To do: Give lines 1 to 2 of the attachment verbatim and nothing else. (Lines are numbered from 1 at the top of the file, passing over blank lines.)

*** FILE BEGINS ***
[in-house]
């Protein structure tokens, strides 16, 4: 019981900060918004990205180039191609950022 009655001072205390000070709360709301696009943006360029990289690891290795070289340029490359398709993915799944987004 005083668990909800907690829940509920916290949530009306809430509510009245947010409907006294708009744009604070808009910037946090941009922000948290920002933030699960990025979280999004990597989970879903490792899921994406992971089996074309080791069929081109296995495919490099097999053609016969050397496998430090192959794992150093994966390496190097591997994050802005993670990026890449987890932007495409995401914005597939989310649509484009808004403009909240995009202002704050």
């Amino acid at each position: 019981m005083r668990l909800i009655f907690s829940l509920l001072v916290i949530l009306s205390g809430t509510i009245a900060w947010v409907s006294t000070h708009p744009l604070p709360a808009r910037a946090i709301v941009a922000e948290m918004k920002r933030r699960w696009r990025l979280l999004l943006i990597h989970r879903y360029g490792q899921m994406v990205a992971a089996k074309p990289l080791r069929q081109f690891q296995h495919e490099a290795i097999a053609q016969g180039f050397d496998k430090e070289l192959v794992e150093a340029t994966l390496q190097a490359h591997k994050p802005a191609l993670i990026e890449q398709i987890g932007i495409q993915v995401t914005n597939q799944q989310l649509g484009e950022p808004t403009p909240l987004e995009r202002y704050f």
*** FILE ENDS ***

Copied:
[in-house]
């Protein structure tokens, strides 16, 4: 019981900060918004990205180039191609950022 009655001072205390000070709360709301696009943006360029990289690891290795070289340029490359398709993915799944987004 005083668990909800907690829940509920916290949530009306809430509510009245947010409907006294708009744009604070808009910037946090941009922000948290920002933030699960990025979280999004990597989970879903490792899921994406992971089996074309080791069929081109296995495919490099097999053609016969050397496998430090192959794992150093994966390496190097591997994050802005993670990026890449987890932007495409995401914005597939989310649509484009808004403009909240995009202002704050």